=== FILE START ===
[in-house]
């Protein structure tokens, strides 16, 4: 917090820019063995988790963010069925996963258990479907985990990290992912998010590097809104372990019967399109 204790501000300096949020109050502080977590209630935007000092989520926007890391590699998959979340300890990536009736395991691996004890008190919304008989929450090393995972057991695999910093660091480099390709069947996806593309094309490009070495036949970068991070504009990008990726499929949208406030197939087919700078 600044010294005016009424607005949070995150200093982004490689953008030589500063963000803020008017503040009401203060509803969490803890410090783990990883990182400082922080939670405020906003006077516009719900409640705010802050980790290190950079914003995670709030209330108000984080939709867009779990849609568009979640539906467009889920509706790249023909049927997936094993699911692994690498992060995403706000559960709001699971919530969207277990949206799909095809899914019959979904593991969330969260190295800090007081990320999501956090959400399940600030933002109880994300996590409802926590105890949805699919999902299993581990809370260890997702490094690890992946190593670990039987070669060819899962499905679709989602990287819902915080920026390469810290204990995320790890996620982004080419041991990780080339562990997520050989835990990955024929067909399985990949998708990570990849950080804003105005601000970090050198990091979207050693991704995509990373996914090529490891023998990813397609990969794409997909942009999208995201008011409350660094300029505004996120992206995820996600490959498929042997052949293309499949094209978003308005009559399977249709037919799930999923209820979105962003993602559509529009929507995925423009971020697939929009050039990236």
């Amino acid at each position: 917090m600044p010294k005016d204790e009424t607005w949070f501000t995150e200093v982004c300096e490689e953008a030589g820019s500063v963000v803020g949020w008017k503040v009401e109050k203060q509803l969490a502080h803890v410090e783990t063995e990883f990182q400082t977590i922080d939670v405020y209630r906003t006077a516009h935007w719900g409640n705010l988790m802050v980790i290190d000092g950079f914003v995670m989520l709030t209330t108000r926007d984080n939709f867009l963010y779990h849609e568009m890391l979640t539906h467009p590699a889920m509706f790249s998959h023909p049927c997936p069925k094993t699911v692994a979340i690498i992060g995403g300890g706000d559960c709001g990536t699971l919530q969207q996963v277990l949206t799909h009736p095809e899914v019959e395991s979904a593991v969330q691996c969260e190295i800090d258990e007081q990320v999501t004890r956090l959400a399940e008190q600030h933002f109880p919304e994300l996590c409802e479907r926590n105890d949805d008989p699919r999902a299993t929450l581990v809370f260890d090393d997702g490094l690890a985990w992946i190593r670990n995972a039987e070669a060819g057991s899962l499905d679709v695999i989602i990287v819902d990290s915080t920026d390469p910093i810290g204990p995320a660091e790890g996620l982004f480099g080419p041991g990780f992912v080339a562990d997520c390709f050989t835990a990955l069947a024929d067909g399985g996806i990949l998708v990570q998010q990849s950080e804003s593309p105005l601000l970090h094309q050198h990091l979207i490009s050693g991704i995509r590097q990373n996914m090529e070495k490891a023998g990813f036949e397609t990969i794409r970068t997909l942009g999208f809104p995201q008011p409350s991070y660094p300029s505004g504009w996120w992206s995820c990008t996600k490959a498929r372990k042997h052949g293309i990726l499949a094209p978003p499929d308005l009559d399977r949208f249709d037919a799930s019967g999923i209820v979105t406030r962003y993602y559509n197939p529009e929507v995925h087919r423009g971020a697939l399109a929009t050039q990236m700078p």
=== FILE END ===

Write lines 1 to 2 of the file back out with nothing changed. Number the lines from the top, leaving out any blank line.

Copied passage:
[in-house]
């Protein structure tokens, strides 16, 4: 917090820019063995988790963010069925996963258990479907985990990290992912998010590097809104372990019967399109 204790501000300096949020109050502080977590209630935007000092989520926007890391590699998959979340300890990536009736395991691996004890008190919304008989929450090393995972057991695999910093660091480099390709069947996806593309094309490009070495036949970068991070504009990008990726499929949208406030197939087919700078 600044010294005016009424607005949070995150200093982004490689953008030589500063963000803020008017503040009401203060509803969490803890410090783990990883990182400082922080939670405020906003006077516009719900409640705010802050980790290190950079914003995670709030209330108000984080939709867009779990849609568009979640539906467009889920509706790249023909049927997936094993699911692994690498992060995403706000559960709001699971919530969207277990949206799909095809899914019959979904593991969330969260190295800090007081990320999501956090959400399940600030933002109880994300996590409802926590105890949805699919999902299993581990809370260890997702490094690890992946190593670990039987070669060819899962499905679709989602990287819902915080920026390469810290204990995320790890996620982004080419041991990780080339562990997520050989835990990955024929067909399985990949998708990570990849950080804003105005601000970090050198990091979207050693991704995509990373996914090529490891023998990813397609990969794409997909942009999208995201008011409350660094300029505004996120992206995820996600490959498929042997052949293309499949094209978003308005009559399977249709037919799930999923209820979105962003993602559509529009929507995925423009971020697939929009050039990236």